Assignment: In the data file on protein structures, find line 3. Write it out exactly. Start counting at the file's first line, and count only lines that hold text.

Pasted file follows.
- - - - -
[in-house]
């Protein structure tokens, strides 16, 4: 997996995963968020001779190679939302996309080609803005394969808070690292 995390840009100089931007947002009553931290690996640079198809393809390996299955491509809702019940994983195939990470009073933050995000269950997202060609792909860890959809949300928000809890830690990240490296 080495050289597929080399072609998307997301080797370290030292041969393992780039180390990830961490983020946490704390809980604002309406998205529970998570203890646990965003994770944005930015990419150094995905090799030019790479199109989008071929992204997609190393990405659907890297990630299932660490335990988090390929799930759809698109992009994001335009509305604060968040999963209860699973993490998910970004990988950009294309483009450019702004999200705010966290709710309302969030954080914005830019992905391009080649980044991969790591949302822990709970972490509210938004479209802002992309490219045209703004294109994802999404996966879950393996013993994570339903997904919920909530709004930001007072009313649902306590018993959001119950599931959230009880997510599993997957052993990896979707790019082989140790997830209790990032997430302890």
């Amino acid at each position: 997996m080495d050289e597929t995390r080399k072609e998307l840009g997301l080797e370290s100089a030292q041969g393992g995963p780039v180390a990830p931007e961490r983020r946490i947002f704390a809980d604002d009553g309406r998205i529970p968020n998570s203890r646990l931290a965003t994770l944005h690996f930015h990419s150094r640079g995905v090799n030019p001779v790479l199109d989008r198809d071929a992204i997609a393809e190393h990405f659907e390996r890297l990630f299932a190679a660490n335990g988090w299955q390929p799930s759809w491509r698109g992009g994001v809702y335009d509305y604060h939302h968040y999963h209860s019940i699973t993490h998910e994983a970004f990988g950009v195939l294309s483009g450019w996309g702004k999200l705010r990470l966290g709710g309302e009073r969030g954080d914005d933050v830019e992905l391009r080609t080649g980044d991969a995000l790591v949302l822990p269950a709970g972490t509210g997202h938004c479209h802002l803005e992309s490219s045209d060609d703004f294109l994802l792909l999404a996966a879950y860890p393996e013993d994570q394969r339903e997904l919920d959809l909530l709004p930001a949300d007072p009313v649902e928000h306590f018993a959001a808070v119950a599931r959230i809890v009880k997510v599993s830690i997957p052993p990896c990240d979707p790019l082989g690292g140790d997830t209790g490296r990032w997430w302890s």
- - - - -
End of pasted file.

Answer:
């Amino acid at each position: 997996m080495d050289e597929t995390r080399k072609e998307l840009g997301l080797e370290s100089a030292q041969g393992g995963p780039v180390a990830p931007e961490r983020r946490i947002f704390a809980d604002d009553g309406r998205i529970p968020n998570s203890r646990l931290a965003t994770l944005h690996f930015h990419s150094r640079g995905v090799n030019p001779v790479l199109d989008r198809d071929a992204i997609a393809e190393h990405f659907e390996r890297l990630f299932a190679a660490n335990g988090w299955q390929p799930s759809w491509r698109g992009g994001v809702y335009d509305y604060h939302h968040y999963h209860s019940i699973t993490h998910e994983a970004f990988g950009v195939l294309s483009g450019w996309g702004k999200l705010r990470l966290g709710g309302e009073r969030g954080d914005d933050v830019e992905l391009r080609t080649g980044d991969a995000l790591v949302l822990p269950a709970g972490t509210g997202h938004c479209h802002l803005e992309s490219s045209d060609d703004f294109l994802l792909l999404a996966a879950y860890p393996e013993d994570q394969r339903e997904l919920d959809l909530l709004p930001a949300d007072p009313v649902e928000h306590f018993a959001a808070v119950a599931r959230i809890v009880k997510v599993s830690i997957p052993p990896c990240d979707p790019l082989g690292g140790d997830t209790g490296r990032w997430w302890s």